Global crop modelers and IIASA scientists joined forces to explore the potential impacts of nuclear winter resulting from hypothetical nuclear detonations on food systems and food security.

Nuclear winter is a severe global weather disturbance following a hypothetical nuclear conflict, expected to last for approximately 10-15 years. It is caused by black carbon from urban fires — ignited by warhead detonations — rising into the atmosphere, shading, cooling, and drying it. Although the possibility of nuclear war is an improbable worst case scenario, researchers seek to explore the potential consequences it could have and spread awareness about its devastating cascading effects.

Past climate-crop modeling studies show that these climatic changes could put large portions of the human population at risk of starvation due to crop losses. This past research, however, does not fully account for the wide range of uncertainties in crop model responses under different intensities of climate disruption, nor does it consider compounding disruptions of agricultural inputs, such as fertilizer, seed, labor, or the potential and limitations of short-term adaptation strategies (e.g., changing growing seasons or crop types).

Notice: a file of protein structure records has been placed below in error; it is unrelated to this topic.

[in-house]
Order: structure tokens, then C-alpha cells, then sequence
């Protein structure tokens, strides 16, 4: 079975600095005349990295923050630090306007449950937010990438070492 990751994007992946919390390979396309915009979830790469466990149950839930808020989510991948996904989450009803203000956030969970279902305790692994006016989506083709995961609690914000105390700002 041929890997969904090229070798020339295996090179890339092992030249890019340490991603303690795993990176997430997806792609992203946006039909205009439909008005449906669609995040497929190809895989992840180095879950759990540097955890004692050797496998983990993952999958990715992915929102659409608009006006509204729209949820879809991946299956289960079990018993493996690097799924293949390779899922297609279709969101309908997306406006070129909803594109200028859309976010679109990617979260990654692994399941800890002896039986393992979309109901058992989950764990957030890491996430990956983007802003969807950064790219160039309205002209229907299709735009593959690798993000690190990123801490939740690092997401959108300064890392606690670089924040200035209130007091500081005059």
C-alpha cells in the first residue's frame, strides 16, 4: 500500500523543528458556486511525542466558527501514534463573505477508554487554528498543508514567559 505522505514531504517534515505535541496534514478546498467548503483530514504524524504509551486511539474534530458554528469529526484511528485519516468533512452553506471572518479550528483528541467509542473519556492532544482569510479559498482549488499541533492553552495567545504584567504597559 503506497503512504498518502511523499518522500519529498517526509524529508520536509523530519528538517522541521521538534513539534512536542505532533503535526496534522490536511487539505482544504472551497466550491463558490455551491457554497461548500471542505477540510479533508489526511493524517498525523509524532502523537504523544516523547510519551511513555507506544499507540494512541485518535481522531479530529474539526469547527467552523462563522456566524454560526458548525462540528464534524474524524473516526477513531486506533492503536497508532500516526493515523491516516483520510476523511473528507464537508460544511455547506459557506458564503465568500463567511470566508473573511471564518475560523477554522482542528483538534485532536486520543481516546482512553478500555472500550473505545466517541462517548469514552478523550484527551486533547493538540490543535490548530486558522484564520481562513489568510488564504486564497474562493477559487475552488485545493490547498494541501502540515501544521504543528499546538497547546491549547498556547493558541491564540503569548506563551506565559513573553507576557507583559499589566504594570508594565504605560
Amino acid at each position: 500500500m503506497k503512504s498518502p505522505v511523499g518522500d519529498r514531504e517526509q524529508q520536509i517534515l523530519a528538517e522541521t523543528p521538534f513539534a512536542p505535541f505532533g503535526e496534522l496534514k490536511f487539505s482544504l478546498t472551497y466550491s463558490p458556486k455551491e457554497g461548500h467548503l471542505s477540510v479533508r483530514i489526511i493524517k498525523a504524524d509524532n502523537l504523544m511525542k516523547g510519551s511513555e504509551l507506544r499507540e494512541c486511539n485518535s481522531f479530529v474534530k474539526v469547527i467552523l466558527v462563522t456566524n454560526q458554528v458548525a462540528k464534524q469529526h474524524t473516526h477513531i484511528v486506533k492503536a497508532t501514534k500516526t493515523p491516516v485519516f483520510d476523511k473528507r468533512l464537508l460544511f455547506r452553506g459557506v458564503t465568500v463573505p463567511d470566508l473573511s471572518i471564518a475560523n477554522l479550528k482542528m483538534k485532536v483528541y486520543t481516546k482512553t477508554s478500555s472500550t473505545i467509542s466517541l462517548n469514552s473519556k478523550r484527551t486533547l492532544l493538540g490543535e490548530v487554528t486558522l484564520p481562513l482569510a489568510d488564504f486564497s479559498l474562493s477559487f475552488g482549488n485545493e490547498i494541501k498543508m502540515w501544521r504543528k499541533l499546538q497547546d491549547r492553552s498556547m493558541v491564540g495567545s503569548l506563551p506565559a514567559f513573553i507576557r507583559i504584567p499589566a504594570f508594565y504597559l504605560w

The Advanced Ensemble Projections for Indirect Impacts of Nuclear Conflict in Global Food Systems (ANFOS) project is part of a new initiative, reflecting a collaborative effort among global crop modelers to develop new projections of the potential impacts nuclear winter could have on global food production. This collaborative effort aims to provide a comprehensive picture of how nuclear winter, combined with supply chain disruptions, could affect global food security.

Led by Christian Folberth, a Senior Researcher in the IIASA Agriculture, Forestry and Ecosystem Services Research Group, the project seeks to fill the gaps in past research on this topic, working in close collaboration with the Global Gridded Crop Model Intercomparison (GGCMI) initiative and climate modeling groups.

“This community effort will simulate the climatic effects of nuclear conflict on global crop production under different nuclear winter intensity scenarios considering compounding impacts on food security and potentials for mitigation to provide critical insights into the consequences such a catastrophic event could have,” explains Folberth.

This analysis will provide by far the most comprehensive assessment of potential impacts nuclear winter could have on crop production and the available option space for adaptation under the working hypotheses that adaptation potential is limited, and supply chain disruptions may substantially exacerbate impacts already at lower intensities.

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